The main point he makes, for me anyway, is that the honest and truly sincere candidate is being smothered by the consultants and the professional campaign managers and spin merchants. Not enough 'Turnip Days' and you have to read the book to understand that.
Thanks Joe from a kiwi New Zealander who really wants America and Americans to succeed as they deserve to, but the politicians they get are the result of a destructive electoral process, and now you have a somewhat dysfunctional Congress, even though you have an amazing and intelligent President.
It's a typical Time magazine one-simple-note theme: "the big bad consultants did it". That banality is supposed to explain the decline and fall of politics. It's as rational as blaming election results on rainy days. Despite his alleged years of experience, Klein was always a camp follower and never part of a winning political team. He doesn't understand campaigns include hundreds of petty little details that add up to victory or defeat.
Political campaigns are like building a brick house. The campaign focus is the "big picture" of a completed house, as in 1992 when Clinton stressed "It's the economy, stupid" and in 2000 when Bush emphasized "compassionate conservativism". For those in press release journalism, a big picture explains a whole campaign. Such reporters either ignore, don't know or have contempt for the real work and strength of a campaign in the thousands of bricks and timbers and boards and nails and other bits and pieces that make a finished house.
For example: Klein ignores Latinos, just as Time magazine ignores Latinos. An Arizona State University survey of 1,550 stories in Time, Newsweek and US News and World Report last year indicates only 1.2 percent were specifically about Latinos and only 14 percent of stories had any mention of Latinos. Even then, most were negative. But, anyone who looks at Jimmy Carter's 1976 winning margin in Texas needs to look at the voter turnout in the Rio Grande valley. Ignoring Latinos is like ignoring rain in the Sonoran Desert.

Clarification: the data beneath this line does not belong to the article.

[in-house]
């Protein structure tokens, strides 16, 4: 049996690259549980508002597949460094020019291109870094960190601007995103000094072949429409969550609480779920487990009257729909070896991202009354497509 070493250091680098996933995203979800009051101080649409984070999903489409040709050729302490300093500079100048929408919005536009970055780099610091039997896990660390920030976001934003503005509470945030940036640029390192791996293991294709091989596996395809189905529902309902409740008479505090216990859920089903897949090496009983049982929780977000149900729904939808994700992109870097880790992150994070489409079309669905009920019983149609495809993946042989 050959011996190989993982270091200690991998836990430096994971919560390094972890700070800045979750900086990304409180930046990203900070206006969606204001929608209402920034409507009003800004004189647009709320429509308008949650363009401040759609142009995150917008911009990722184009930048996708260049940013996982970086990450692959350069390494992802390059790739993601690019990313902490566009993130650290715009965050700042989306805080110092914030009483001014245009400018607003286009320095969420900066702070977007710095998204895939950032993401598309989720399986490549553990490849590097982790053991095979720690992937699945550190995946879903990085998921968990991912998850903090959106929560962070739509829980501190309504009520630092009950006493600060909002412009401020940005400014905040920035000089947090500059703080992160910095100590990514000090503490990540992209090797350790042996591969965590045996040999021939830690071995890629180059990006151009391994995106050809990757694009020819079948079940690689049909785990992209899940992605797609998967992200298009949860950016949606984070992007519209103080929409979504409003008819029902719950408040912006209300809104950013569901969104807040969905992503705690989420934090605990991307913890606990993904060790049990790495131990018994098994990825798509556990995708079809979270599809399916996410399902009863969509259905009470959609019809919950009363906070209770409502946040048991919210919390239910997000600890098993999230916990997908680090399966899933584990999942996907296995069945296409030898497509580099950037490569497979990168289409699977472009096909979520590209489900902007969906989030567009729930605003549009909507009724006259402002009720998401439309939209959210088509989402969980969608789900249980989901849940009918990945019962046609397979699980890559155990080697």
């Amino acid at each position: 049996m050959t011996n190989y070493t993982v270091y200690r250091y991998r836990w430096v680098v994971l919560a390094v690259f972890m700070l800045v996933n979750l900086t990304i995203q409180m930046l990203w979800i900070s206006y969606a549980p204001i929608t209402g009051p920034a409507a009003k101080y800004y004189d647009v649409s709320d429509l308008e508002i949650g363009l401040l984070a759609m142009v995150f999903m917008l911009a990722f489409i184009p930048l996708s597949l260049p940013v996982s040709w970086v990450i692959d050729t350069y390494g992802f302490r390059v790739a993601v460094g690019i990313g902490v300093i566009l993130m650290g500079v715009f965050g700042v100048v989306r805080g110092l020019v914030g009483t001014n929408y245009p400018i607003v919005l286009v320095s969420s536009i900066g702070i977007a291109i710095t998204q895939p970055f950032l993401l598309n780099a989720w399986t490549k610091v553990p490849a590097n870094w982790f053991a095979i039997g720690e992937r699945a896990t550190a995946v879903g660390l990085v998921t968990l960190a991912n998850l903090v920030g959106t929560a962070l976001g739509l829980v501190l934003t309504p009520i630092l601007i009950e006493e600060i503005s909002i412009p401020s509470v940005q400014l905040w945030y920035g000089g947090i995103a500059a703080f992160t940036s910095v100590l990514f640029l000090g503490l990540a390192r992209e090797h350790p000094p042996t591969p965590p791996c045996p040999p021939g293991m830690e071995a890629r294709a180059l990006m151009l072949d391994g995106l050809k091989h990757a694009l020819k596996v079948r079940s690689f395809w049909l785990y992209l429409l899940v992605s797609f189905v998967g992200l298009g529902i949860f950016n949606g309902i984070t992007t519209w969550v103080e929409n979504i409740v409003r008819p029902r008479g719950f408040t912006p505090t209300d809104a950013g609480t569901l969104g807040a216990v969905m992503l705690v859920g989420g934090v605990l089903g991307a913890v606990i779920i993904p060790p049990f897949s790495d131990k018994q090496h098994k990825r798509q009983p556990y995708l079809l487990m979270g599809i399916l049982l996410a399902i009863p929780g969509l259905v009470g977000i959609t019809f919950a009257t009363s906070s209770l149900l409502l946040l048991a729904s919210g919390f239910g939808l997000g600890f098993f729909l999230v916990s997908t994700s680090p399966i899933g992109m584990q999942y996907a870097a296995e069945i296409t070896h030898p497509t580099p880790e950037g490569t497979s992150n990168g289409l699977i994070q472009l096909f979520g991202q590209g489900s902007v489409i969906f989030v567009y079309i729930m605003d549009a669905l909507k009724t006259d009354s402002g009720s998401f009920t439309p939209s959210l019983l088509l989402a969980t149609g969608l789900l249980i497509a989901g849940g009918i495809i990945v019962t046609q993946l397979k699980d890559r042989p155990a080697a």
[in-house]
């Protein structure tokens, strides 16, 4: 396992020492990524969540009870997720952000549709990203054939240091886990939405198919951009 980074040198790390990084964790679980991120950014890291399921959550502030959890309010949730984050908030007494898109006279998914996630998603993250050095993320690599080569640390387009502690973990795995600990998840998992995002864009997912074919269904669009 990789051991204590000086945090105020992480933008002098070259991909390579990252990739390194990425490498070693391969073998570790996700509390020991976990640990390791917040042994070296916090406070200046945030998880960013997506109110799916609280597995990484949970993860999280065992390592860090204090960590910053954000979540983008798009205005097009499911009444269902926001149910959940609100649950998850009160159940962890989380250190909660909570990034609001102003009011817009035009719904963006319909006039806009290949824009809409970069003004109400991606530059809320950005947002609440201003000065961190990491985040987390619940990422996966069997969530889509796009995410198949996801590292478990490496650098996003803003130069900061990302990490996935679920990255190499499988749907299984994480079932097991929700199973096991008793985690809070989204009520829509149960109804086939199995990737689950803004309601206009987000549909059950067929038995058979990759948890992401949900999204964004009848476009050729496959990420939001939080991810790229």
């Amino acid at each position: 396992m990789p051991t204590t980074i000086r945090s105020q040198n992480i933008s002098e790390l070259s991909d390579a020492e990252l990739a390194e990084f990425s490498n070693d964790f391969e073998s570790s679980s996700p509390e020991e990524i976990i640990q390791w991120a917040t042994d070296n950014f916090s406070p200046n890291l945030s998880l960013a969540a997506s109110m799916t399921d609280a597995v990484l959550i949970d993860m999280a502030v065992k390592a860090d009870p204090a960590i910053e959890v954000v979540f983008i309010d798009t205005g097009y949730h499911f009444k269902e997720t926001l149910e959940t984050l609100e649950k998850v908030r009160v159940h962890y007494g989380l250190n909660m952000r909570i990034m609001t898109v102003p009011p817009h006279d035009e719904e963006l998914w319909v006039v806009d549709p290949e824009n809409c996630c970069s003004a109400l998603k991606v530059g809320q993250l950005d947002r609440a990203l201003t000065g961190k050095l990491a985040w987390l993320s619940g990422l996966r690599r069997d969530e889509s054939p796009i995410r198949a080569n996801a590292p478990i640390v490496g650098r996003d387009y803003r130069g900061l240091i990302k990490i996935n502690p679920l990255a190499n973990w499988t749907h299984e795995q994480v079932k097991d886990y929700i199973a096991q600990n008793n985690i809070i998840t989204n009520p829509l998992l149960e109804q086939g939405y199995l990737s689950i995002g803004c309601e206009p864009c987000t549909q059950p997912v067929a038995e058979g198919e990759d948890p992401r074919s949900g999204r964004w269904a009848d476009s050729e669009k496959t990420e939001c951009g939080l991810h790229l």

Take away that narrow margin in Texas in 1976, plus a few other narrow margins in other states, and the importance of Latinos becomes obvious. In 2000, Bush targeted Latinos in one of the closest elections in history. Latinos were one vital factor among many that produced victory; no single factor is ever dominant.
It illustrates the weakness of this book; the one-note focus on election consultants ignores hundreds of competing but equally relevant factors. This one-note theme is how Time editors simplify complex issues because they think readers are too stupid to understand the complexity of elections or anything else above a Grade 6 level of reading, 'riting and 'ritmatick.
At best, the book is a jackdaw of interesting tidbits, amusing trivia amd half-baked ideas. Obviously, it's a waste of time for anyone with a intellect above that of 'People' or 'Time' magazines. Time made a fortune by trivializing complexity, and Klein is obviously one of its finest employees. But, elections are complex events. So is good reporting.
If you like Time, it's an ideal book. For those who graduated from elementary school, you deserve something better.